A Site for Photographers by Photographers

Community > Forums > Digital Darkroom > Scanning>Scanners>Film > 35mm film roll scanner -...

Featured Equipment Deals

Latest Equipment Articles

Nikon D810 versus D750: Which to Choose? Read More

Nikon D810 versus D750: Which to Choose?

Both the Nikon D810 and D750 are excellent FX-format DSLRs. Shun Cheung compares the two models to help you choose which one is the right choice for you.

Latest Learning Articles

State of the ART: The Little Lens That Could Read More

State of the ART: The Little Lens That Could

Fine art photographer Pete Myers talks about his love for the Cosina Voigtländer CV ULTRON 40mm SLii, a lens he considers to be "The Little Lens That Could."


35mm film roll scanner - buying advice please

Andreas N , Feb 14, 2006; 04:39 p.m.

Anyone with advice on what film scanner to buy that can take 35mm film rolls and batch scan them to .jpg?

I have 200 rolls of film that I need to scan and I am looking for the least expensive solution here.

(Any scanners that ALSO take medium format negatives?)

Thanks,

/Andreas

Responses

Edward Ingold , Feb 14, 2006; 05:56 p.m.

If these rolls are uncut, I suggest a Nikon LS-5000 with a roll feeder attachment. If cut into strips of 6 or less, you can use the LS-5000 or the cheaper LS-50 (and others). I presume you want photographic quality. A flatbed would be cheaper up front, but is slower to operate.

For 200 rolls of film, you will need at least 2 hours per roll if uncut, 4 to 6 hours per roll if cut. Hmmm! 400 hours at 8 hours a day will take you 10 solid weeks - if you take weekends off. Sounds like fun.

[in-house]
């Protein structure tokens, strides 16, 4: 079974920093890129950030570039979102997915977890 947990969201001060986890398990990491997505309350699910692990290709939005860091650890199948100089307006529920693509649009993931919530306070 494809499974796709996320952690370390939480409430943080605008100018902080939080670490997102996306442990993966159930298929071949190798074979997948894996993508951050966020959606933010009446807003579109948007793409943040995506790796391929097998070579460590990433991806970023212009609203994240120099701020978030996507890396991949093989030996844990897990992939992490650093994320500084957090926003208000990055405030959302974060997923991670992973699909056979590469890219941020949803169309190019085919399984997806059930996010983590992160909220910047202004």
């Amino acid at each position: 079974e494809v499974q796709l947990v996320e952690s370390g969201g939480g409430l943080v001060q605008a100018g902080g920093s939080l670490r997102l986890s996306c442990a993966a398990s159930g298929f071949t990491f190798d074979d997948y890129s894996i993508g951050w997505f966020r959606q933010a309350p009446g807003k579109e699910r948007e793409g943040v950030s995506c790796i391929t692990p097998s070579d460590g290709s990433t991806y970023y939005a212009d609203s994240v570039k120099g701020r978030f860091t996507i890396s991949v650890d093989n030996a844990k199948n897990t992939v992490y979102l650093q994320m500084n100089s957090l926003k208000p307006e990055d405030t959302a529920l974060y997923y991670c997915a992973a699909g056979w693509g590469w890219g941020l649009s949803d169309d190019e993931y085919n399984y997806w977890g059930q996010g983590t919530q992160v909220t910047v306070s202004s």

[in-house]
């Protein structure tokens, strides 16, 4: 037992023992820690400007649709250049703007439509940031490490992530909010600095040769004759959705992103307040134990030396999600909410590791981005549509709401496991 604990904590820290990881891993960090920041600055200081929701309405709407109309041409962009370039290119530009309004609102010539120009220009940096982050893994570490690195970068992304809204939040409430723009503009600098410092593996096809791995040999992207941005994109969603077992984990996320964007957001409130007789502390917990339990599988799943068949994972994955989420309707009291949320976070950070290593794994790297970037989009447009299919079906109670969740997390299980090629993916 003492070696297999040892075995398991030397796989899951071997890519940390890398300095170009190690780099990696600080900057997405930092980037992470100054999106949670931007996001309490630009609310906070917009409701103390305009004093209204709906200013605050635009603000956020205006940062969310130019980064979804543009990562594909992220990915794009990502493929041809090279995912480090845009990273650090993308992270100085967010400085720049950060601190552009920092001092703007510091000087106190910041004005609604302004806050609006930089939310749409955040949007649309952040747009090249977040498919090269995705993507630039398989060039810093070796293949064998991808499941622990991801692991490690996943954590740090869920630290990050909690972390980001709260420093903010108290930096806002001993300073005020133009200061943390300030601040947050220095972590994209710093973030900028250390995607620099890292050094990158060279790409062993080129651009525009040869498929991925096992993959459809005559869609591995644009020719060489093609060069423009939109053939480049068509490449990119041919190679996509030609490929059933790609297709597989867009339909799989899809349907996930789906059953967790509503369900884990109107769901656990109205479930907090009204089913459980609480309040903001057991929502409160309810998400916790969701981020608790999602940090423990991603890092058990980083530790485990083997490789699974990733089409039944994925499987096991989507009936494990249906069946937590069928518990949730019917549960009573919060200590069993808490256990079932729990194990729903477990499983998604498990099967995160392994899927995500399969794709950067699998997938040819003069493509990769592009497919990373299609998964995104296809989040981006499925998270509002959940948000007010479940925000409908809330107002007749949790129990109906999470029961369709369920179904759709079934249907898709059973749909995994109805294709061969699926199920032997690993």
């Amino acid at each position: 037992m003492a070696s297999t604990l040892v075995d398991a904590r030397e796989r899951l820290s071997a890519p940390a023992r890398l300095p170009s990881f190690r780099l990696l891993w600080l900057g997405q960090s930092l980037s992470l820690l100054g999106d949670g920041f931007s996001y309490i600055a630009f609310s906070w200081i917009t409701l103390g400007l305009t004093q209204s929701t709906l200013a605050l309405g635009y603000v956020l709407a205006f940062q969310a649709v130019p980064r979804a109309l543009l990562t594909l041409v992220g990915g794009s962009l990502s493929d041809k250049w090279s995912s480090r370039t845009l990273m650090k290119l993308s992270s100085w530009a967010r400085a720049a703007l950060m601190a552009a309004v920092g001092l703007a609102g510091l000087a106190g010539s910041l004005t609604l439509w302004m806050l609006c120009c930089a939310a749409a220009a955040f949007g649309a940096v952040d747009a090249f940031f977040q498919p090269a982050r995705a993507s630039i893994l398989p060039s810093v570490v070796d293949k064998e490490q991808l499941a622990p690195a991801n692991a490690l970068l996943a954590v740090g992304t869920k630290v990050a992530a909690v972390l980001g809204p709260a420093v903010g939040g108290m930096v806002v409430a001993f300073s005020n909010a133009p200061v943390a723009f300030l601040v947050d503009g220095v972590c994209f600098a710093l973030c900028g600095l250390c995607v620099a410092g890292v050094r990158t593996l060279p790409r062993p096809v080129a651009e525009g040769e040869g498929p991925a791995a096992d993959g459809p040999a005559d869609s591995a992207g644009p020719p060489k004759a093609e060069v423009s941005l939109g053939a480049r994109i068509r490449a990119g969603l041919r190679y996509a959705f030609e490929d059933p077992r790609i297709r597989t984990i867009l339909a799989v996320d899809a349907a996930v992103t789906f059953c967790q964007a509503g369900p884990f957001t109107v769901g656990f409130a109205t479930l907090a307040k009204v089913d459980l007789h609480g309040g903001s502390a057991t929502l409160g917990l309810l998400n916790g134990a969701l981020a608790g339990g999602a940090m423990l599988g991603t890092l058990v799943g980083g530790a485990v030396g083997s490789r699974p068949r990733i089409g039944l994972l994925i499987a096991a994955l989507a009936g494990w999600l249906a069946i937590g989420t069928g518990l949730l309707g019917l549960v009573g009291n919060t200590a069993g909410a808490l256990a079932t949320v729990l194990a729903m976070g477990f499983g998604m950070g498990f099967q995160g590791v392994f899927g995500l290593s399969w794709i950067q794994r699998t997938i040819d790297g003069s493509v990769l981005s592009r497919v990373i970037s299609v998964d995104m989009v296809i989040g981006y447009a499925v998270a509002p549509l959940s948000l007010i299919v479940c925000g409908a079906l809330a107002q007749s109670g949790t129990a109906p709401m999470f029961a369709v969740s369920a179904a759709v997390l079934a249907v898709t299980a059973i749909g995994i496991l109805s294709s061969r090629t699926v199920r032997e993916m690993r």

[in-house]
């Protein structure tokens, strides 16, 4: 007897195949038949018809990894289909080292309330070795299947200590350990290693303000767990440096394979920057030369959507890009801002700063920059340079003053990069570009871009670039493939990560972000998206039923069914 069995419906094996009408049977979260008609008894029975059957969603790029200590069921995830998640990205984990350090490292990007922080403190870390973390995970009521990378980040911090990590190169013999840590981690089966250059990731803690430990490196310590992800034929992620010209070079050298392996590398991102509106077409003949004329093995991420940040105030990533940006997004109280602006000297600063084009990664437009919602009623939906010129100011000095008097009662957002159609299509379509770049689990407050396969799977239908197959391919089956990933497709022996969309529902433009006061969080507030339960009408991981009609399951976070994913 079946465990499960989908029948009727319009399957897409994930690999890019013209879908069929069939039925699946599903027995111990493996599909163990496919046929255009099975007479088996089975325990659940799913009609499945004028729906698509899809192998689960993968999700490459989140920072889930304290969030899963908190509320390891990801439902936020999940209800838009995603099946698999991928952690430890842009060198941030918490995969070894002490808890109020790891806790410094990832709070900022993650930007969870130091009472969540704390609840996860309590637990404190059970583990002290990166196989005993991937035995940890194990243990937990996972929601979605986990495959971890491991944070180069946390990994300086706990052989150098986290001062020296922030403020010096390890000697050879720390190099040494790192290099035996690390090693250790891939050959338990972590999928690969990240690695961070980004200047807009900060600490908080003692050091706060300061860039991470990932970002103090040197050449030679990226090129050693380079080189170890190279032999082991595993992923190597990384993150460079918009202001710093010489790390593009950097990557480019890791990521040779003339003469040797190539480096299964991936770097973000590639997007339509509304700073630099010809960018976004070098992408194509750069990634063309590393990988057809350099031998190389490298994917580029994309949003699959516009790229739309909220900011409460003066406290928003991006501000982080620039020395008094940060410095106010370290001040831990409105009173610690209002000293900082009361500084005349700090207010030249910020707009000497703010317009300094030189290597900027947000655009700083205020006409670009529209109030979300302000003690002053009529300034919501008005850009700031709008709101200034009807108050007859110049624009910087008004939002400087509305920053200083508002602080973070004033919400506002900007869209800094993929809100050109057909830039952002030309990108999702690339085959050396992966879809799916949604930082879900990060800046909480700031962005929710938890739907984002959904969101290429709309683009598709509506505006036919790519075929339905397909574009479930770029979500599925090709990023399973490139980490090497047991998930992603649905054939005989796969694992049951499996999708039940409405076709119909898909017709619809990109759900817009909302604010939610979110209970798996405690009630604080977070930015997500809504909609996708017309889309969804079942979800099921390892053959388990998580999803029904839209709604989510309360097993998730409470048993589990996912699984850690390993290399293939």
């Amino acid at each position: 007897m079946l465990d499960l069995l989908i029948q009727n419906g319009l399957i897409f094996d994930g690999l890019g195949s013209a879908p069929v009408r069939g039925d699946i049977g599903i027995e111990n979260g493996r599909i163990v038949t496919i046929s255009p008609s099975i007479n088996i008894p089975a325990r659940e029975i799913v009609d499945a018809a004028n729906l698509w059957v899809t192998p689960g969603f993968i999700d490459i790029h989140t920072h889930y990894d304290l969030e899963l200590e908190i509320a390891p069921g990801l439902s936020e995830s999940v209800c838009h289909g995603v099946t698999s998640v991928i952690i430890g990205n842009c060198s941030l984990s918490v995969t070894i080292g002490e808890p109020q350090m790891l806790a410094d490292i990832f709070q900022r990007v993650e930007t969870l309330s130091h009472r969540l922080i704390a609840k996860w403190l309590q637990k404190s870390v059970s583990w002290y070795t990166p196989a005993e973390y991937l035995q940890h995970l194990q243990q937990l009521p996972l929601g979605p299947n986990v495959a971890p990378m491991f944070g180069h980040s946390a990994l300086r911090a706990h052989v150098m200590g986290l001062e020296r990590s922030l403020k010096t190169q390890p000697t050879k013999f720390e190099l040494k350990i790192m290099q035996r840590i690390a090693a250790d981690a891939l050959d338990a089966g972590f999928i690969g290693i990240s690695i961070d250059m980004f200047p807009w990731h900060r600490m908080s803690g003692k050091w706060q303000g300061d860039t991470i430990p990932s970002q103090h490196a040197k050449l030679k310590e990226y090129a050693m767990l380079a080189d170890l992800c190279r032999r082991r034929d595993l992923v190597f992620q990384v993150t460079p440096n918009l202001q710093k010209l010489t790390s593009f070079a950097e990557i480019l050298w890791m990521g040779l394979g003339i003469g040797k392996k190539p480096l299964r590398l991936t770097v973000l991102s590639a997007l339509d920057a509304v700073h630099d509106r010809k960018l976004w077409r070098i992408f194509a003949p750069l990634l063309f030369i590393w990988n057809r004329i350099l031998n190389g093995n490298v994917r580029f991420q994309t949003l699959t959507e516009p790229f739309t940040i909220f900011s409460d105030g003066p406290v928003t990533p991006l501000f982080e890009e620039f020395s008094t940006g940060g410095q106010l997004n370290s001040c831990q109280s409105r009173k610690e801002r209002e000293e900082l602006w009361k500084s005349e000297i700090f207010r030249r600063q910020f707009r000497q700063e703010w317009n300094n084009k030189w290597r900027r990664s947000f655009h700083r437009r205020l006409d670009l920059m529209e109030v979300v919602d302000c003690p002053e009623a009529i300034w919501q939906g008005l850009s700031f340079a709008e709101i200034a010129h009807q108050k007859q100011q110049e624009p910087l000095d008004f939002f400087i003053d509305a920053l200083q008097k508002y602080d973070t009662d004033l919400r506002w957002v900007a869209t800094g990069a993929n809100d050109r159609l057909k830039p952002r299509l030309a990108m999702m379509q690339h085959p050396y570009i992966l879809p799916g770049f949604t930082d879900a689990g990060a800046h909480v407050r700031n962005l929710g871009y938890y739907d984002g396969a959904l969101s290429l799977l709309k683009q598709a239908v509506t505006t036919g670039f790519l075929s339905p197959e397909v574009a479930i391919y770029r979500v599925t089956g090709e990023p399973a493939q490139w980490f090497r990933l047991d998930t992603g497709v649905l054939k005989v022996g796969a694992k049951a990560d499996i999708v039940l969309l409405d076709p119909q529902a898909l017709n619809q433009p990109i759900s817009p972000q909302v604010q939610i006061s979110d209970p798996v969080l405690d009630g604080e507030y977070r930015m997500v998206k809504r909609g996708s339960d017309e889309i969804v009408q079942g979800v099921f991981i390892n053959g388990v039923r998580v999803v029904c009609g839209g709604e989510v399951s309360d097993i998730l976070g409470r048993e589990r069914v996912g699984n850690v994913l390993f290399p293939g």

Bob Parker , Feb 14, 2006; 06:06 p.m.

I have used a PAKON F235c film scanner. It will scan a roll of 35mm-36 exposure film in under 3 minutes with digital ice. This is the same scanner that many grocery stores currently use in their photo labs. Check -bay, they do have earlier models for sell at times. Also check with a local one hour lab,they may do it for $3to $4 a roll to a CD.

Good Luck Bob

Stuart Moxham - Finland , Feb 15, 2006; 02:16 a.m.

It depends what you are looking for. I would find a lab that offers photo CDs or something like that. The digital fuji and agfa labs can make CDs as can the other digital labs. With 200 films you may even get a good deal If you are looking for 720 high quallity scans then buy a film scanner and be prepared to work many long hours.

Andreas N , Feb 15, 2006; 03:30 a.m.

Thanks for all the answers. It lokks like the reasonable thing to do is to get a lab to do the scans - and maybe buy a flatbed for scanning my medium format negatives.

Regards,

/Andreas

Back to top

Notify me of Responses